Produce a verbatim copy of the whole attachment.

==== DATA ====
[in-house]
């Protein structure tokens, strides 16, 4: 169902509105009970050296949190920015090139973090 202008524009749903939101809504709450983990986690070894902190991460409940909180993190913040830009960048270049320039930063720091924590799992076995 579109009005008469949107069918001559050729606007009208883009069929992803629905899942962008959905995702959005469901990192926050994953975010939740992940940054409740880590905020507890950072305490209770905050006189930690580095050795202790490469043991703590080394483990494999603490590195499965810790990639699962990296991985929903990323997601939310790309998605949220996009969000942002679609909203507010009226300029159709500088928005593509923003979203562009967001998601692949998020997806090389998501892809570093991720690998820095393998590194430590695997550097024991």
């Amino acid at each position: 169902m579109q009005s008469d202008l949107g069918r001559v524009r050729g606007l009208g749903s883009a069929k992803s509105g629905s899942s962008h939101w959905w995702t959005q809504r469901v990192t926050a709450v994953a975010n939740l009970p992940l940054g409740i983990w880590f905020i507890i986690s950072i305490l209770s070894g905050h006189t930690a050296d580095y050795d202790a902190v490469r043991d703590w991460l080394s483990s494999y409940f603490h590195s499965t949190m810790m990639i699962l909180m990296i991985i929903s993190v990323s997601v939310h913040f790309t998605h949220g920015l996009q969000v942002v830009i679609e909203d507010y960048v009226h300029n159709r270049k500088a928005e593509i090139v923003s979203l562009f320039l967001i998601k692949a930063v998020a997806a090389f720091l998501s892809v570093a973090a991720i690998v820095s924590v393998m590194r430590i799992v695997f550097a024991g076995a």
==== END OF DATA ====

[in-house]
């Protein structure tokens, strides 16, 4: 169902509105009970050296949190920015090139973090 202008524009749903939101809504709450983990986690070894902190991460409940909180993190913040830009960048270049320039930063720091924590799992076995 579109009005008469949107069918001559050729606007009208883009069929992803629905899942962008959905995702959005469901990192926050994953975010939740992940940054409740880590905020507890950072305490209770905050006189930690580095050795202790490469043991703590080394483990494999603490590195499965810790990639699962990296991985929903990323997601939310790309998605949220996009969000942002679609909203507010009226300029159709500088928005593509923003979203562009967001998601692949998020997806090389998501892809570093991720690998820095393998590194430590695997550097024991």
């Amino acid at each position: 169902m579109q009005s008469d202008l949107g069918r001559v524009r050729g606007l009208g749903s883009a069929k992803s509105g629905s899942s962008h939101w959905w995702t959005q809504r469901v990192t926050a709450v994953a975010n939740l009970p992940l940054g409740i983990w880590f905020i507890i986690s950072i305490l209770s070894g905050h006189t930690a050296d580095y050795d202790a902190v490469r043991d703590w991460l080394s483990s494999y409940f603490h590195s499965t949190m810790m990639i699962l909180m990296i991985i929903s993190v990323s997601v939310h913040f790309t998605h949220g920015l996009q969000v942002v830009i679609e909203d507010y960048v009226h300029n159709r270049k500088a928005e593509i090139v923003s979203l562009f320039l967001i998601k692949a930063v998020a997806a090389f720091l998501s892809v570093a973090a991720i690998v820095s924590v393998m590194r430590i799992v695997f550097a024991g076995a």